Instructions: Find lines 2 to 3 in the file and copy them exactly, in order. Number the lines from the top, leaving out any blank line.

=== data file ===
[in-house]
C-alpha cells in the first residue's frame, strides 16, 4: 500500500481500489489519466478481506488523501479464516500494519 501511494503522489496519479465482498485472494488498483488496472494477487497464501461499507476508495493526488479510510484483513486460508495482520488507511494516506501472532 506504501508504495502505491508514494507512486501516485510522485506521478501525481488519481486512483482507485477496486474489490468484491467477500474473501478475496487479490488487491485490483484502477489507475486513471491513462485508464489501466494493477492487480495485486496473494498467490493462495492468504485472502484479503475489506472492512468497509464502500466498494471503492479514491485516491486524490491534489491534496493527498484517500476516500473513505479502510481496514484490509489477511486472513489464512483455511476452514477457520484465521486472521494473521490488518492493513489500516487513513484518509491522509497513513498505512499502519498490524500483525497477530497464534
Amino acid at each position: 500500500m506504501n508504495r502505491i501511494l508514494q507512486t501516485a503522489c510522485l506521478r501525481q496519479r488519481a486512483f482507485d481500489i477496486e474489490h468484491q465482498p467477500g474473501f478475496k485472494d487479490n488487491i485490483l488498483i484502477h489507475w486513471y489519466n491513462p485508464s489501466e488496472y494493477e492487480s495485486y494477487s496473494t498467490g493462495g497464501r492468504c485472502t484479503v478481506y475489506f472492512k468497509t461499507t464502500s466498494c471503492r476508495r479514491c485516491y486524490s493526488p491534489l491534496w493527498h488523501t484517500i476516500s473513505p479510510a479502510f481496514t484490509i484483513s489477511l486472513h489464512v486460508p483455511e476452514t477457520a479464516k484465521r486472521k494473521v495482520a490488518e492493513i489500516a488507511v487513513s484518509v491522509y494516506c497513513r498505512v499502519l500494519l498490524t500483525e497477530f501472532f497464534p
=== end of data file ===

C-alpha cells in the first residue's frame, strides 16, 4: 500500500481500489489519466478481506488523501479464516500494519 501511494503522489496519479465482498485472494488498483488496472494477487497464501461499507476508495493526488479510510484483513486460508495482520488507511494516506501472532 506504501508504495502505491508514494507512486501516485510522485506521478501525481488519481486512483482507485477496486474489490468484491467477500474473501478475496487479490488487491485490483484502477489507475486513471491513462485508464489501466494493477492487480495485486496473494498467490493462495492468504485472502484479503475489506472492512468497509464502500466498494471503492479514491485516491486524490491534489491534496493527498484517500476516500473513505479502510481496514484490509489477511486472513489464512483455511476452514477457520484465521486472521494473521490488518492493513489500516487513513484518509491522509497513513498505512499502519498490524500483525497477530497464534
Amino acid at each position: 500500500m506504501n508504495r502505491i501511494l508514494q507512486t501516485a503522489c510522485l506521478r501525481q496519479r488519481a486512483f482507485d481500489i477496486e474489490h468484491q465482498p467477500g474473501f478475496k485472494d487479490n488487491i485490483l488498483i484502477h489507475w486513471y489519466n491513462p485508464s489501466e488496472y494493477e492487480s495485486y494477487s496473494t498467490g493462495g497464501r492468504c485472502t484479503v478481506y475489506f472492512k468497509t461499507t464502500s466498494c471503492r476508495r479514491c485516491y486524490s493526488p491534489l491534496w493527498h488523501t484517500i476516500s473513505p479510510a479502510f481496514t484490509i484483513s489477511l486472513h489464512v486460508p483455511e476452514t477457520a479464516k484465521r486472521k494473521v495482520a490488518e492493513i489500516a488507511v487513513s484518509v491522509y494516506c497513513r498505512v499502519l500494519l498490524t500483525e497477530f501472532f497464534p